Swiss chocolate maker Barry Callebaut has warned that the deepening crisis in the Ivory Coast could have a serious knock on effect on cocoa prices, and in turn on chocolate production.
In a statement, the company said that while there had been some improvement in cocoa trading in the last few days, the market remained concerned by fears about the impact of the unrest in the Ivory Coast, the world's biggest producer of cocoa.
The West African country is in the grip of a bitter battle between government and rebel forces, and there is no sign of an end to the conflict, despite the signing of a peace agreement in France last weekend.
More violence has broken out in the capital Abidjan since the weekend, and many western European nationals have begun fleeing the country as the situation becomes worse.
So far, most of the violence has been restricted to Abidjan, and Barry Callebaut has been forced to stop work at its processing facility there as a result. But the real threat to the cocoa and chocolate industry is the potential loss of San Pedro, the port through which most of the cocoa produced in the Ivory Coast is exported.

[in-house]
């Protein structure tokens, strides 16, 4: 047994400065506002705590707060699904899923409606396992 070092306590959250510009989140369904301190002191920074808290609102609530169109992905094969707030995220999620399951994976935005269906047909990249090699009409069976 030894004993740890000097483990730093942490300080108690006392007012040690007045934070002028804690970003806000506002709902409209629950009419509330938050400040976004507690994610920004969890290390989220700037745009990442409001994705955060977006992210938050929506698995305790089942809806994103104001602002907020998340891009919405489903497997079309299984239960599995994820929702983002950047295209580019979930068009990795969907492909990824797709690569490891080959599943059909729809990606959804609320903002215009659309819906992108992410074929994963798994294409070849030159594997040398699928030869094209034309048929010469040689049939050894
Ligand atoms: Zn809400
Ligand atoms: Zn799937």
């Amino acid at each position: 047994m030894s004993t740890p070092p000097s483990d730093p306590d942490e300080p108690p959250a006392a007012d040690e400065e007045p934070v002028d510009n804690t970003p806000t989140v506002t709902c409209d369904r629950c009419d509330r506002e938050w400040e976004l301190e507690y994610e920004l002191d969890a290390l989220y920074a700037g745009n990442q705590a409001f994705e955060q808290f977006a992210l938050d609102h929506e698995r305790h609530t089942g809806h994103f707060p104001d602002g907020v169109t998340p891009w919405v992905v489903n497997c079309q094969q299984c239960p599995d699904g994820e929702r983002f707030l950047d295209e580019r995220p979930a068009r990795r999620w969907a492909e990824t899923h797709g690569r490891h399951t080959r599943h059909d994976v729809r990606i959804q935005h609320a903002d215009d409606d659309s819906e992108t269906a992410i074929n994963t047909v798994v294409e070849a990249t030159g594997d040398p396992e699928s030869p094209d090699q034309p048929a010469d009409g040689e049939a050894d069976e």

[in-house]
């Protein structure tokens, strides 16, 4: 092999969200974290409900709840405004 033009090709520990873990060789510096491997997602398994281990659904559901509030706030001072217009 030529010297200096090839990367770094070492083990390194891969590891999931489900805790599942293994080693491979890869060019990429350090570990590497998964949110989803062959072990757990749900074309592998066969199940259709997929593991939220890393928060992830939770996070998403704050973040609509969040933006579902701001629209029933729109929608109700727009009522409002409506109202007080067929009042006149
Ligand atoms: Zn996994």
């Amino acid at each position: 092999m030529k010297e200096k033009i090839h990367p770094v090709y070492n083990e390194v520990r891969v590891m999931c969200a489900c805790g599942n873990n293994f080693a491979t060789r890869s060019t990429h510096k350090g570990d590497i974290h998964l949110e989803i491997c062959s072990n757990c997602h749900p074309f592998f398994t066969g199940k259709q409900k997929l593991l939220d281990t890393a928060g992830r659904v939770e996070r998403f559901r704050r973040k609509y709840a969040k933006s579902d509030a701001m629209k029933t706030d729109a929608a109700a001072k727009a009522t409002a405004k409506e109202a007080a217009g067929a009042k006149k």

It is the middle of the cocoa harvest season, and San Pedro is at its busiest time of the year -a period which is now all the busier because of producers rushing to get their harvests exported before the port is closed or blocked by the war.
Barry Callebaut alone processes 100,000 tons of cocoa in the Ivory Coast, 70-75,000 tons in Abidjan and the rest in San Pedro.
With cocoa prices already rocketing because of the fear of declining supplies from the Ivory Coast, it is vital that the port remain open - if the supplies eventually are cut off, prices will push even higher, with clear knock on effects for the chocolate industry.